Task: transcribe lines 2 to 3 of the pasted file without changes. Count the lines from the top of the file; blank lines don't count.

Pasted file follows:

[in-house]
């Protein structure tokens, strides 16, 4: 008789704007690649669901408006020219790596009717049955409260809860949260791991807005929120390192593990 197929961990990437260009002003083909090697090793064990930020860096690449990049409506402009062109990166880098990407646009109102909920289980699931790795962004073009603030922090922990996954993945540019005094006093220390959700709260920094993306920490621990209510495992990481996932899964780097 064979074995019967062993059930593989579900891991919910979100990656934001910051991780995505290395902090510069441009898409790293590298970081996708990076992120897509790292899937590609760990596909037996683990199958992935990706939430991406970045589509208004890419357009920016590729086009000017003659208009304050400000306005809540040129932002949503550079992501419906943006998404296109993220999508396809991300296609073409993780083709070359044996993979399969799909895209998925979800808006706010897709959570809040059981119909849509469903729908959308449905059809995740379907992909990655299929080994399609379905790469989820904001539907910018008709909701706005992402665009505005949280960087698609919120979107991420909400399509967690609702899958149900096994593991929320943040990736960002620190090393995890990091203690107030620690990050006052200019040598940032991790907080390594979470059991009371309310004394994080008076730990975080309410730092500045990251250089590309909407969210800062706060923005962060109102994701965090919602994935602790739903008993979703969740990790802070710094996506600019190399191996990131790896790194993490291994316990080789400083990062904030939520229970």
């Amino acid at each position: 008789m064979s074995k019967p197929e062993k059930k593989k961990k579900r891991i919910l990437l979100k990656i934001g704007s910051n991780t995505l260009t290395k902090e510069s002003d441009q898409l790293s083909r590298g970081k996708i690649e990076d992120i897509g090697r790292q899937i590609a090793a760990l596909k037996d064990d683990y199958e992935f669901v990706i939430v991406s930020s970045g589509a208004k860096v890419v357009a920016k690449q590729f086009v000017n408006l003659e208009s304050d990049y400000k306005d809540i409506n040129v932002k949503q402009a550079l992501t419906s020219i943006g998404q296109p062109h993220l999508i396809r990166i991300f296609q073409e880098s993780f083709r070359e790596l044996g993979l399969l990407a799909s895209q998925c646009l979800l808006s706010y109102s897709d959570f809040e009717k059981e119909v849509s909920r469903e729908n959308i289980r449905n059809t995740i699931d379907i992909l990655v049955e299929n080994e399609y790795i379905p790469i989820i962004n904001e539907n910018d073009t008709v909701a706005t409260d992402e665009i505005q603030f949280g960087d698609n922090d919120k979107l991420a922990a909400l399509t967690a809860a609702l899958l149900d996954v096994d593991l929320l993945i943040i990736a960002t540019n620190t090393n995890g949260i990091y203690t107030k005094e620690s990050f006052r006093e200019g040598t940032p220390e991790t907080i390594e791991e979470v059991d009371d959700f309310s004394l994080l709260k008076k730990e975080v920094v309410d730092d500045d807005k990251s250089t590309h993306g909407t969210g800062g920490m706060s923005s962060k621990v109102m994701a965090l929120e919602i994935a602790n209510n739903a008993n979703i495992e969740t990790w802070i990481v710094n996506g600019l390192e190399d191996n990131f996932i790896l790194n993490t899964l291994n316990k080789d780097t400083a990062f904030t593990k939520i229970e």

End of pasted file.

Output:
């Protein structure tokens, strides 16, 4: 008789704007690649669901408006020219790596009717049955409260809860949260791991807005929120390192593990 197929961990990437260009002003083909090697090793064990930020860096690449990049409506402009062109990166880098990407646009109102909920289980699931790795962004073009603030922090922990996954993945540019005094006093220390959700709260920094993306920490621990209510495992990481996932899964780097 064979074995019967062993059930593989579900891991919910979100990656934001910051991780995505290395902090510069441009898409790293590298970081996708990076992120897509790292899937590609760990596909037996683990199958992935990706939430991406970045589509208004890419357009920016590729086009000017003659208009304050400000306005809540040129932002949503550079992501419906943006998404296109993220999508396809991300296609073409993780083709070359044996993979399969799909895209998925979800808006706010897709959570809040059981119909849509469903729908959308449905059809995740379907992909990655299929080994399609379905790469989820904001539907910018008709909701706005992402665009505005949280960087698609919120979107991420909400399509967690609702899958149900096994593991929320943040990736960002620190090393995890990091203690107030620690990050006052200019040598940032991790907080390594979470059991009371309310004394994080008076730990975080309410730092500045990251250089590309909407969210800062706060923005962060109102994701965090919602994935602790739903008993979703969740990790802070710094996506600019190399191996990131790896790194993490291994316990080789400083990062904030939520229970």
């Amino acid at each position: 008789m064979s074995k019967p197929e062993k059930k593989k961990k579900r891991i919910l990437l979100k990656i934001g704007s910051n991780t995505l260009t290395k902090e510069s002003d441009q898409l790293s083909r590298g970081k996708i690649e990076d992120i897509g090697r790292q899937i590609a090793a760990l596909k037996d064990d683990y199958e992935f669901v990706i939430v991406s930020s970045g589509a208004k860096v890419v357009a920016k690449q590729f086009v000017n408006l003659e208009s304050d990049y400000k306005d809540i409506n040129v932002k949503q402009a550079l992501t419906s020219i943006g998404q296109p062109h993220l999508i396809r990166i991300f296609q073409e880098s993780f083709r070359e790596l044996g993979l399969l990407a799909s895209q998925c646009l979800l808006s706010y109102s897709d959570f809040e009717k059981e119909v849509s909920r469903e729908n959308i289980r449905n059809t995740i699931d379907i992909l990655v049955e299929n080994e399609y790795i379905p790469i989820i962004n904001e539907n910018d073009t008709v909701a706005t409260d992402e665009i505005q603030f949280g960087d698609n922090d919120k979107l991420a922990a909400l399509t967690a809860a609702l899958l149900d996954v096994d593991l929320l993945i943040i990736a960002t540019n620190t090393n995890g949260i990091y203690t107030k005094e620690s990050f006052r006093e200019g040598t940032p220390e991790t907080i390594e791991e979470v059991d009371d959700f309310s004394l994080l709260k008076k730990e975080v920094v309410d730092d500045d807005k990251s250089t590309h993306g909407t969210g800062g920490m706060s923005s962060k621990v109102m994701a965090l929120e919602i994935a602790n209510n739903a008993n979703i495992e969740t990790w802070i990481v710094n996506g600019l390192e190399d191996n990131f996932i790896l790194n993490t899964l291994n316990k080789d780097t400083a990062f904030t593990k939520i229970e």